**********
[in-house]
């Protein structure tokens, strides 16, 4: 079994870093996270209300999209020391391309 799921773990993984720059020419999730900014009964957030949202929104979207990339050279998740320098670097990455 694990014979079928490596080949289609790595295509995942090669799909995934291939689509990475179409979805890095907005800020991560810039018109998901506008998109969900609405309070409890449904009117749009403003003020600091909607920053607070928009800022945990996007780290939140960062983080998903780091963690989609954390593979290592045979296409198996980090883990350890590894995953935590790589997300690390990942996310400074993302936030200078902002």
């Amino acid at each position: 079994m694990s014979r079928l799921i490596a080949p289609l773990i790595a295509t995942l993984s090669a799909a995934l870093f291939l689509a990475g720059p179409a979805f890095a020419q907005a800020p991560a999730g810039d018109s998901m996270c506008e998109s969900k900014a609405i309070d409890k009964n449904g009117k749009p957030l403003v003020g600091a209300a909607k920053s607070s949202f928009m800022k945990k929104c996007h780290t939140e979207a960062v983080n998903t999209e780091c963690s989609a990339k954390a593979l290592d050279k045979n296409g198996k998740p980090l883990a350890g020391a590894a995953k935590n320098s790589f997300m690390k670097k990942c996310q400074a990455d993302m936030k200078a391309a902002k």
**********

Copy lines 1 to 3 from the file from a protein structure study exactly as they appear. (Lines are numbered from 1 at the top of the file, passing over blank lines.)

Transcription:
[in-house]
């Protein structure tokens, strides 16, 4: 079994870093996270209300999209020391391309 799921773990993984720059020419999730900014009964957030949202929104979207990339050279998740320098670097990455 694990014979079928490596080949289609790595295509995942090669799909995934291939689509990475179409979805890095907005800020991560810039018109998901506008998109969900609405309070409890449904009117749009403003003020600091909607920053607070928009800022945990996007780290939140960062983080998903780091963690989609954390593979290592045979296409198996980090883990350890590894995953935590790589997300690390990942996310400074993302936030200078902002």
């Amino acid at each position: 079994m694990s014979r079928l799921i490596a080949p289609l773990i790595a295509t995942l993984s090669a799909a995934l870093f291939l689509a990475g720059p179409a979805f890095a020419q907005a800020p991560a999730g810039d018109s998901m996270c506008e998109s969900k900014a609405i309070d409890k009964n449904g009117k749009p957030l403003v003020g600091a209300a909607k920053s607070s949202f928009m800022k945990k929104c996007h780290t939140e979207a960062v983080n998903t999209e780091c963690s989609a990339k954390a593979l290592d050279k045979n296409g198996k998740p980090l883990a350890g020391a590894a995953k935590n320098s790589f997300m690390k670097k990942c996310q400074a990455d993302m936030k200078a391309a902002k």